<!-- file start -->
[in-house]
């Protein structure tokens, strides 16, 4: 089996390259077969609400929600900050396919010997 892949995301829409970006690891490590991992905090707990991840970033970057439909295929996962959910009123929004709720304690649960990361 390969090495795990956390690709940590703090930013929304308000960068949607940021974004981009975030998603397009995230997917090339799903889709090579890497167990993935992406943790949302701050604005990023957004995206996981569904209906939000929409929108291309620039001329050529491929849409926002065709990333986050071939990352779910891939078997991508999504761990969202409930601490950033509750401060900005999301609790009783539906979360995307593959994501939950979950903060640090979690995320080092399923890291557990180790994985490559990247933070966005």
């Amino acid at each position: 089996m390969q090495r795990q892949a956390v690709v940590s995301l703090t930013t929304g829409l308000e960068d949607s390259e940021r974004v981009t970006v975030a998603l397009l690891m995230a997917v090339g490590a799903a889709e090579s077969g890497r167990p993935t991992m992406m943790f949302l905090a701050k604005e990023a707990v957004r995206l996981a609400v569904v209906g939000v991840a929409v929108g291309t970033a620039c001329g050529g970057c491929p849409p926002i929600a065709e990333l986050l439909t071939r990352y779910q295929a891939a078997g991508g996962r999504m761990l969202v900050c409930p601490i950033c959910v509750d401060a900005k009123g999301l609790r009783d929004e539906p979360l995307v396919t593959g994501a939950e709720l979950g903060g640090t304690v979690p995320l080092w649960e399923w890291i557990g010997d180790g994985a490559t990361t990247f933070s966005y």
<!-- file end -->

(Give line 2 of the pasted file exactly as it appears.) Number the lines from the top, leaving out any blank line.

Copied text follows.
């Protein structure tokens, strides 16, 4: 089996390259077969609400929600900050396919010997 892949995301829409970006690891490590991992905090707990991840970033970057439909295929996962959910009123929004709720304690649960990361 390969090495795990956390690709940590703090930013929304308000960068949607940021974004981009975030998603397009995230997917090339799903889709090579890497167990993935992406943790949302701050604005990023957004995206996981569904209906939000929409929108291309620039001329050529491929849409926002065709990333986050071939990352779910891939078997991508999504761990969202409930601490950033509750401060900005999301609790009783539906979360995307593959994501939950979950903060640090979690995320080092399923890291557990180790994985490559990247933070966005």